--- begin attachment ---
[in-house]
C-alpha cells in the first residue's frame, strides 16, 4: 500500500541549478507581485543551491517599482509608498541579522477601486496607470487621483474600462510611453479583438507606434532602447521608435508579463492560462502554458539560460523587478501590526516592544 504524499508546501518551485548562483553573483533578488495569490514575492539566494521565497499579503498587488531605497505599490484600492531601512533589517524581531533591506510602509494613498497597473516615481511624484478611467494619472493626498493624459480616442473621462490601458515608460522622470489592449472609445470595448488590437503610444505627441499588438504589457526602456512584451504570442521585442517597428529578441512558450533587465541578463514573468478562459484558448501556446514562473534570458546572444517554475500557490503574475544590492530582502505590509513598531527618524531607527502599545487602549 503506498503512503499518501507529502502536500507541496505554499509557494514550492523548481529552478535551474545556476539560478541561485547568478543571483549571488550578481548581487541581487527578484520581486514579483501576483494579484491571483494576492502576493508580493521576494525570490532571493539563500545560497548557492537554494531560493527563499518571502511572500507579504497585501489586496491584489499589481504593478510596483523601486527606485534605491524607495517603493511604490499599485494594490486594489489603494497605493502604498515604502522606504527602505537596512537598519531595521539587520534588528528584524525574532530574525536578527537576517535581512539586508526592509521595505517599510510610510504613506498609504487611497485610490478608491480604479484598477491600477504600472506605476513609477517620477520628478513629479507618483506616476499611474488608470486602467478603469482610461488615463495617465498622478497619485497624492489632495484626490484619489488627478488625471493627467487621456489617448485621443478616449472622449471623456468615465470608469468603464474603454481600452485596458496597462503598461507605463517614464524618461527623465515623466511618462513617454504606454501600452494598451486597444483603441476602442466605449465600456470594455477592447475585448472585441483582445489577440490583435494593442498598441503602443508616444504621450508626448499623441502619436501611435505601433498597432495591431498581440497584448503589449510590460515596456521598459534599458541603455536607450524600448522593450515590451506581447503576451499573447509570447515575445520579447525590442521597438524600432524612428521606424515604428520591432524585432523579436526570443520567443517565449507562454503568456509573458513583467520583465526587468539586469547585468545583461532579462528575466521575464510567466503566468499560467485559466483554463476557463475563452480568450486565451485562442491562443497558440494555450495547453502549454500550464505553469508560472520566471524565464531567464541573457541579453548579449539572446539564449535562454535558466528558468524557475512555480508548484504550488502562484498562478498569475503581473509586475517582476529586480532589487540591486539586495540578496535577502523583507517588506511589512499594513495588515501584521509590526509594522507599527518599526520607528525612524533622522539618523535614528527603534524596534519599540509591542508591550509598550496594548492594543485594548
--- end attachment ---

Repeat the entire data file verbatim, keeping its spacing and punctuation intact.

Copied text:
[in-house]
C-alpha cells in the first residue's frame, strides 16, 4: 500500500541549478507581485543551491517599482509608498541579522477601486496607470487621483474600462510611453479583438507606434532602447521608435508579463492560462502554458539560460523587478501590526516592544 504524499508546501518551485548562483553573483533578488495569490514575492539566494521565497499579503498587488531605497505599490484600492531601512533589517524581531533591506510602509494613498497597473516615481511624484478611467494619472493626498493624459480616442473621462490601458515608460522622470489592449472609445470595448488590437503610444505627441499588438504589457526602456512584451504570442521585442517597428529578441512558450533587465541578463514573468478562459484558448501556446514562473534570458546572444517554475500557490503574475544590492530582502505590509513598531527618524531607527502599545487602549 503506498503512503499518501507529502502536500507541496505554499509557494514550492523548481529552478535551474545556476539560478541561485547568478543571483549571488550578481548581487541581487527578484520581486514579483501576483494579484491571483494576492502576493508580493521576494525570490532571493539563500545560497548557492537554494531560493527563499518571502511572500507579504497585501489586496491584489499589481504593478510596483523601486527606485534605491524607495517603493511604490499599485494594490486594489489603494497605493502604498515604502522606504527602505537596512537598519531595521539587520534588528528584524525574532530574525536578527537576517535581512539586508526592509521595505517599510510610510504613506498609504487611497485610490478608491480604479484598477491600477504600472506605476513609477517620477520628478513629479507618483506616476499611474488608470486602467478603469482610461488615463495617465498622478497619485497624492489632495484626490484619489488627478488625471493627467487621456489617448485621443478616449472622449471623456468615465470608469468603464474603454481600452485596458496597462503598461507605463517614464524618461527623465515623466511618462513617454504606454501600452494598451486597444483603441476602442466605449465600456470594455477592447475585448472585441483582445489577440490583435494593442498598441503602443508616444504621450508626448499623441502619436501611435505601433498597432495591431498581440497584448503589449510590460515596456521598459534599458541603455536607450524600448522593450515590451506581447503576451499573447509570447515575445520579447525590442521597438524600432524612428521606424515604428520591432524585432523579436526570443520567443517565449507562454503568456509573458513583467520583465526587468539586469547585468545583461532579462528575466521575464510567466503566468499560467485559466483554463476557463475563452480568450486565451485562442491562443497558440494555450495547453502549454500550464505553469508560472520566471524565464531567464541573457541579453548579449539572446539564449535562454535558466528558468524557475512555480508548484504550488502562484498562478498569475503581473509586475517582476529586480532589487540591486539586495540578496535577502523583507517588506511589512499594513495588515501584521509590526509594522507599527518599526520607528525612524533622522539618523535614528527603534524596534519599540509591542508591550509598550496594548492594543485594548